Kobe Bryant manages the pain in Lakers’ 96-92 win over Memphis

Memphis Grizzlies' Tony Allen (9) defends Los Angeles Lakers' Kobe Bryant (24) during the first half of an NBA basketball game in Memphis, Tenn., Tuesday, Dec. 17, 2013. (AP Photo/Danny Johnston)

Memphis Grizzlies’ Tony Allen (9) defends Los Angeles Lakers’ Kobe Bryant (24) during the first half of an NBA basketball game in Memphis, Tenn., Tuesday, Dec. 17, 2013. (AP Photo/Danny Johnston)

MEMPHIS, Tenn. — A gasping silence permeated Kobe Bryant, and the Lakers know all too well about that sinking feeling.

They experienced that numbing sensation eight months ago when Bryant fell to the floor on a play he swore he performed a million times. But in this one instance, Bryant shattered everything. Shattered his left Achilles tendon. Shattered the Lakers’ playoff chances. Shattered the clarity on how his career would ultimately end.

So it only seemed natural for the Lakers to react the same way when Bryant hyperextended his left knee after colliding with Memphis guard Tony Allen late in the third quarter. Was Bryant scared?

“Absolutely,” Bryant said.

Yet, the fear didn’t materialize into anything. Bryant walked up, stretched the knee out and talked with Lakers’ trainer Gary Vitti. Bryant then finished a performance that showed his effective determination in shedding off the rustiness that has followed him in his week playing since rehabbing his left Achilles tendon.

Bryant’s team-leading 21 points on 9 of 18 shooting, four assists and four turnovers in 33 minutes represented his best performance yet. He made a 28-foot three-pointer that gave the Lakers a 91-85 lead with 2:39 remaining in the game. Bryant showed more energy than he displayed the previous night in Atlanta where he had only eight points on 4 of 14 shooting, six assists and five turnovers in 32 minutes. And with Bryant absorbing another new injury, the Lakers’ star proved again he’ll overcome it.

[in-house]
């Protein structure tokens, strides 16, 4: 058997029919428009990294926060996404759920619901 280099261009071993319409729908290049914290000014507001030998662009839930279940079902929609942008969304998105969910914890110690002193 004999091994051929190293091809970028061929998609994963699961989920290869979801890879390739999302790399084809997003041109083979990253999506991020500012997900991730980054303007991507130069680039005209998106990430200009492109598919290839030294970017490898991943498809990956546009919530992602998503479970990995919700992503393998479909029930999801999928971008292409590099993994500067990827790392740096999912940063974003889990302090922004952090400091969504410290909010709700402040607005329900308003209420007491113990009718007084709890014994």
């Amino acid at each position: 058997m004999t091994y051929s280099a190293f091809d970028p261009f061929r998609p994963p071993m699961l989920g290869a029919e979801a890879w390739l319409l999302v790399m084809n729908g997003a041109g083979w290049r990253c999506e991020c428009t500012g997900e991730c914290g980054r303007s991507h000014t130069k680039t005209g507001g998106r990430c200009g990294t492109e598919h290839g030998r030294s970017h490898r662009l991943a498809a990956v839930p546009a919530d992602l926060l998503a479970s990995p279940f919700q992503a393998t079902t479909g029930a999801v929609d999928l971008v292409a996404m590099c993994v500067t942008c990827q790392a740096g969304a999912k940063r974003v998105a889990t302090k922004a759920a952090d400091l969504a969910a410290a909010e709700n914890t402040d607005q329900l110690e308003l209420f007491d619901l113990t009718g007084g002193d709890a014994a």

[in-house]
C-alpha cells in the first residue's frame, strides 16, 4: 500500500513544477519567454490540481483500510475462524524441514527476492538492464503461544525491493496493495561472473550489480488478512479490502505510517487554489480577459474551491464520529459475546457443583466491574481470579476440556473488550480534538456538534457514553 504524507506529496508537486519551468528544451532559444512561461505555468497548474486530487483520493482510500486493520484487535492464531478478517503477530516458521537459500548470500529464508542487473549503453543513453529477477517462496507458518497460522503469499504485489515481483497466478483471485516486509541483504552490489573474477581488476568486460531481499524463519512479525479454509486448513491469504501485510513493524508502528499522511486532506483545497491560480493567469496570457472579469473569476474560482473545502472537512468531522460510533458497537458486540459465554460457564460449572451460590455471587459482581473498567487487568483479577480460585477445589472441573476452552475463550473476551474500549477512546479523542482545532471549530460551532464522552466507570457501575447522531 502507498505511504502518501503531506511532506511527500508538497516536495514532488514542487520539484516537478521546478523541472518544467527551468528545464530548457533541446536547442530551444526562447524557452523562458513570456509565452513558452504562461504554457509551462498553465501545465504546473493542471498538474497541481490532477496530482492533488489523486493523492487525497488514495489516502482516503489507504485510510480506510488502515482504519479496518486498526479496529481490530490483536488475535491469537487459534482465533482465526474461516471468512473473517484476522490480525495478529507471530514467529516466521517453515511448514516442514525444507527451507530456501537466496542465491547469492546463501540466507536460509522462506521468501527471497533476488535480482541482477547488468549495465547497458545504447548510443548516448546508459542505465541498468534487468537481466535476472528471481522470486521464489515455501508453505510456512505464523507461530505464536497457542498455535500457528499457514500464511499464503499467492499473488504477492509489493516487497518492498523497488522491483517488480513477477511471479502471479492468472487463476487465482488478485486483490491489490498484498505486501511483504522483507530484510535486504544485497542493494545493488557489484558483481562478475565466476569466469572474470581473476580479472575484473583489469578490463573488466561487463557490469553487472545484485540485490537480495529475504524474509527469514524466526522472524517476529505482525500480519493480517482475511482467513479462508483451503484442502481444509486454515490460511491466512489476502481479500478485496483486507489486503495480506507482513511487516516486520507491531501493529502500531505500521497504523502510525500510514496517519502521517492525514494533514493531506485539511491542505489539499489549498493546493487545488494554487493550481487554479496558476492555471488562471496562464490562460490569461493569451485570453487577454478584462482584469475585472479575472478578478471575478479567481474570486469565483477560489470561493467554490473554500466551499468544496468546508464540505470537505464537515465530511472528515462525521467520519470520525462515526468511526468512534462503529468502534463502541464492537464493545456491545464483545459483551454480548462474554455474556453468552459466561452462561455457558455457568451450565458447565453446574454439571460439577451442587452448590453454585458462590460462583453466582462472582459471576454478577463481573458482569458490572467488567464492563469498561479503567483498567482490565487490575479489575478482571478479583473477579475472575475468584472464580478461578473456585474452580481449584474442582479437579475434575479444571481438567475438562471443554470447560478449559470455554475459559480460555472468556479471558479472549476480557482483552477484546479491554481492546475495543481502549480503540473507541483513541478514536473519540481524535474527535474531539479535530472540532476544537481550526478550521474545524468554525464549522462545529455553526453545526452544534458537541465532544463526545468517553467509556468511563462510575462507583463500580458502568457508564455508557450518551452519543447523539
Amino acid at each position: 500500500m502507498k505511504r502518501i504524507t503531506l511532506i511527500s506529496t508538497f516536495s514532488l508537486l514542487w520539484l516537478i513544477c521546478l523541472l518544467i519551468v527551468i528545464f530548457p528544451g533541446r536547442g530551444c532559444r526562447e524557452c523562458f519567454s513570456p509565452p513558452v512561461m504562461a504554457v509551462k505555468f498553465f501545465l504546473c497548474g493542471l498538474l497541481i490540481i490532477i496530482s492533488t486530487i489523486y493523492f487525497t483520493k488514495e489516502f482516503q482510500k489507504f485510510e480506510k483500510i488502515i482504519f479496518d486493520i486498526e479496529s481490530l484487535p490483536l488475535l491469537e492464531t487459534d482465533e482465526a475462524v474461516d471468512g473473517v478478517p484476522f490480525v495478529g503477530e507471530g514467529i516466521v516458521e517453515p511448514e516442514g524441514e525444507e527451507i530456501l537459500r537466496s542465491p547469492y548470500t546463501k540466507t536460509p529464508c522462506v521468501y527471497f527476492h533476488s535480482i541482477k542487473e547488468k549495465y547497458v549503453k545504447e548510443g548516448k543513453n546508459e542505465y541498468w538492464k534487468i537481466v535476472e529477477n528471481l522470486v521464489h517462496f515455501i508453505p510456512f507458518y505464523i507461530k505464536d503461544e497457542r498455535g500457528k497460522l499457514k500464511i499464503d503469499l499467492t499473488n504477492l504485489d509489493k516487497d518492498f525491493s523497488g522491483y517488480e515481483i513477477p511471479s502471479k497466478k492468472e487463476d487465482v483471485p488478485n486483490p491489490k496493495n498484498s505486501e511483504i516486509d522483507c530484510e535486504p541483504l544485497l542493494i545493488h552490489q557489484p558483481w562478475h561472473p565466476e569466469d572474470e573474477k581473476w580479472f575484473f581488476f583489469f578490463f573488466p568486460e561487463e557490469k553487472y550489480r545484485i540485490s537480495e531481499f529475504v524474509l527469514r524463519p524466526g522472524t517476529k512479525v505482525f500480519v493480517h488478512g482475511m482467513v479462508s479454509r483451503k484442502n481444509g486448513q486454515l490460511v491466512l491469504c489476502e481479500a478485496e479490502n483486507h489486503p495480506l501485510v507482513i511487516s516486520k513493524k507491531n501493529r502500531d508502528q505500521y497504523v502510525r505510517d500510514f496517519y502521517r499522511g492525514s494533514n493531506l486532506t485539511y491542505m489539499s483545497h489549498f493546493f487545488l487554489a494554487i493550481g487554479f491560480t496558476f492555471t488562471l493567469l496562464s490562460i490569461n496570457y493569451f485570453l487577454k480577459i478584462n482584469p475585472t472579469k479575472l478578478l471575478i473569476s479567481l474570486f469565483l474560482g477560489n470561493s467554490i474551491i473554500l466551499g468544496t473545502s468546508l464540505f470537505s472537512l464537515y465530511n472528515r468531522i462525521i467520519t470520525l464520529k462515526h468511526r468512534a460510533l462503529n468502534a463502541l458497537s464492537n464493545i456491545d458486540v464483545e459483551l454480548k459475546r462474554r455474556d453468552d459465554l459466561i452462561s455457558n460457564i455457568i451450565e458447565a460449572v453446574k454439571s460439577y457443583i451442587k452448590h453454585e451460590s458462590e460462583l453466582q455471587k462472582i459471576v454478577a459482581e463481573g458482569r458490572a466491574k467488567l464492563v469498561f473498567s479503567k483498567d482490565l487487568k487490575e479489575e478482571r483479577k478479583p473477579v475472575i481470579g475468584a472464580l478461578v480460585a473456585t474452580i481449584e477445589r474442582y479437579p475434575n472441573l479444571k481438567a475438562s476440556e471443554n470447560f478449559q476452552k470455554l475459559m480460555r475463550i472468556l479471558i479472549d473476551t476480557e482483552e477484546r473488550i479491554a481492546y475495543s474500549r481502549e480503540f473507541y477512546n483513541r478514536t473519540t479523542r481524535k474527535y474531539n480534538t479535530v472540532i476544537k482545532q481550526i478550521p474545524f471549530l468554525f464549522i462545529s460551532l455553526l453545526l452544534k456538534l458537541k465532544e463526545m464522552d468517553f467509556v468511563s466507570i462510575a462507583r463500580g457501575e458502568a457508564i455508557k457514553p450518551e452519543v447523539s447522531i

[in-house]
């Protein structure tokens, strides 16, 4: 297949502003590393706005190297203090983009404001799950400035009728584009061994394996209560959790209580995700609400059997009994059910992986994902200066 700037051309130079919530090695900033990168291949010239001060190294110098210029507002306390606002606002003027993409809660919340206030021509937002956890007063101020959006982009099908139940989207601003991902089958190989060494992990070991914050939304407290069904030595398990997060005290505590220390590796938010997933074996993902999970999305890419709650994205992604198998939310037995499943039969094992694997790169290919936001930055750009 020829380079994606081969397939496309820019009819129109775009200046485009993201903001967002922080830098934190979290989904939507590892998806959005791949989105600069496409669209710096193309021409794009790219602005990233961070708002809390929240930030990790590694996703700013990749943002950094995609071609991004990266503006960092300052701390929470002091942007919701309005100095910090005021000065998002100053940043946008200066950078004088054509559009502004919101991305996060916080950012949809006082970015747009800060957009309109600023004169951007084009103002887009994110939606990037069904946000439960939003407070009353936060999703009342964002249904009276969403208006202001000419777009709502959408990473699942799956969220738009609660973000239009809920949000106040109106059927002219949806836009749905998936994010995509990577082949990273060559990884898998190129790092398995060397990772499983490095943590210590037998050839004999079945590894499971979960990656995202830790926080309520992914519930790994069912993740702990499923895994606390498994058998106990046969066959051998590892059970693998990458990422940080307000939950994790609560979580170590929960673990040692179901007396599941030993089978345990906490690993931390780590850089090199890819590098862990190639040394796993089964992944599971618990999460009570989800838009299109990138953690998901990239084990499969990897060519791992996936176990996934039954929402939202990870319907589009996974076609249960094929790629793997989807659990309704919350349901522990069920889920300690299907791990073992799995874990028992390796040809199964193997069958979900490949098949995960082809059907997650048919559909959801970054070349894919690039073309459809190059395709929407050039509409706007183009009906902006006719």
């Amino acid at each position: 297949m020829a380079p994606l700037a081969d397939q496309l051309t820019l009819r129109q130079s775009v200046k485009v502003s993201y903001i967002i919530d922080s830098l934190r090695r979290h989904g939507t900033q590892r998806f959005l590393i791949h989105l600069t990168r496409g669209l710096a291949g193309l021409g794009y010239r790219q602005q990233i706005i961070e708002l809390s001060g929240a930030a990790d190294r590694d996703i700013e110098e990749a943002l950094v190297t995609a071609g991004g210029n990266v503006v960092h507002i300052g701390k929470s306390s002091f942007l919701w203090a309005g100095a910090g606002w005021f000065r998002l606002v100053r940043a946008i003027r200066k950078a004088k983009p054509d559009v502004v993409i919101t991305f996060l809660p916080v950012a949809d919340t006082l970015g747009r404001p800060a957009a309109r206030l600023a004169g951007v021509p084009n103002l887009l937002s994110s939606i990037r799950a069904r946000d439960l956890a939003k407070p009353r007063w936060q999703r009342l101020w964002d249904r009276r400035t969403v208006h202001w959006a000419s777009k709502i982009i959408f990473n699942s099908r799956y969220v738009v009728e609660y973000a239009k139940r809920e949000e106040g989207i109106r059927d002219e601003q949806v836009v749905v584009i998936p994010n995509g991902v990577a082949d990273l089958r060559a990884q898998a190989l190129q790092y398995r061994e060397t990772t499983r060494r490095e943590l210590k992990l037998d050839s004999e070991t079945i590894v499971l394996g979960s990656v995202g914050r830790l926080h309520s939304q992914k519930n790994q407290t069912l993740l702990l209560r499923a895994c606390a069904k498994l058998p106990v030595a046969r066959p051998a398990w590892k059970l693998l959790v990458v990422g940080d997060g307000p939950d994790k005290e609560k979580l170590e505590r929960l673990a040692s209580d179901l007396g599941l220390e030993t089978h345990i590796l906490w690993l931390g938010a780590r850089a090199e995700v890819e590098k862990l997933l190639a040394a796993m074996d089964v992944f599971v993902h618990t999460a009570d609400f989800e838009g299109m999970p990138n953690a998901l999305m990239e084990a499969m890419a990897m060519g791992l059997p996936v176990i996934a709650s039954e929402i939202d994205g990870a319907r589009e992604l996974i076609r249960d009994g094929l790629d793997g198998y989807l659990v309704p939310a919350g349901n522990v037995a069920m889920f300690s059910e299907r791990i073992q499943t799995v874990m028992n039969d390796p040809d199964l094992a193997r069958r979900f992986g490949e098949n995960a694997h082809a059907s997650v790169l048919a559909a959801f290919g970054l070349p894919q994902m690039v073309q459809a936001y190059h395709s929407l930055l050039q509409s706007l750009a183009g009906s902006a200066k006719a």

“I just got to be more aggressive and know how to push it a little bit,” Bryant said. “This was a big game in terms of being able to tell what my body can do. Tonight, I wanted to challenge myself to see what I could do physically.”

To do that, Bryant made plenty of adjustments, and it went beyond the pre-game routine of icing his body and receiving treatment.

A day after reporting feeling “stiff” in his Achilles, Bryant went to the locker room midway through the first quarter to keep his ankle warm. Lakers coach Mike D’Antoni joked Bryant performed “hot yoga.” In reality, Bryant received more manual therapy to prevent the stiffness that plagued him the previous night in Atlanta.

“Just trying to figure out what you can do and keep it loose as possible through the course of the game,” Bryant said. “We tried something different tonight and it felt pretty good.”

It sure looked like it.

Bryant consistently looked to score in a variety of ways. Off pick-and-rolls. Off isolations in the post. Off off-ball cuts to the basket. He then capped that off with the 28-foot three-pointer.

“It felt good to have one go in,” Bryant said smiling.

But what if he missed that shot and cost the Lakers the game?

“I think after 30,000 points,” Bryant said, “I deserve a break.”

Instead, Bryant received a few breaks to stay healthy, all that pre-game and in-game treatment assuring he would have the proper lift and accuracy that had plagued him in earlier games.

“I feel good when those pull up jumpers start going,” Bryant said. “Especially against a defender like Tony Allen, he breathes all over you and is really physical. I felt really comfortable shooting through contact. That’s when I know I’m coming along.”

Not that this should be surprising.

“That’s Kobe,” D’Antoni said. “Obviously that’s what he does. He’s good.”

Yes, he is. But even if Bryant has done this many times before, it’s still amazing to see his determined play unfold again and again.

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Follow L.A. Daily News Lakers beat writer Mark Medina on Twitter. E-mail him at mark.medina@dailynews.com

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